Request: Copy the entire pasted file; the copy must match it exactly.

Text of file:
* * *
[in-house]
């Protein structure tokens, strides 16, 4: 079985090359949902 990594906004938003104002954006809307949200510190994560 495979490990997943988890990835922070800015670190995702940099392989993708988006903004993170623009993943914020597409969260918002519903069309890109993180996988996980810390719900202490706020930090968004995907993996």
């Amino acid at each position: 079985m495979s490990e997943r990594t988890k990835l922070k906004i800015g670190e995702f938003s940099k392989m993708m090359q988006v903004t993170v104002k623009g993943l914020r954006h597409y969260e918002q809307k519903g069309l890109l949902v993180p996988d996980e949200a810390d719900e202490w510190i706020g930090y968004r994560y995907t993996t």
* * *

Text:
[in-house]
């Protein structure tokens, strides 16, 4: 079985090359949902 990594906004938003104002954006809307949200510190994560 495979490990997943988890990835922070800015670190995702940099392989993708988006903004993170623009993943914020597409969260918002519903069309890109993180996988996980810390719900202490706020930090968004995907993996």
């Amino acid at each position: 079985m495979s490990e997943r990594t988890k990835l922070k906004i800015g670190e995702f938003s940099k392989m993708m090359q988006v903004t993170v104002k623009g993943l914020r954006h597409y969260e918002q809307k519903g069309l890109l949902v993180p996988d996980e949200a810390d719900e202490w510190i706020g930090y968004r994560y995907t993996t």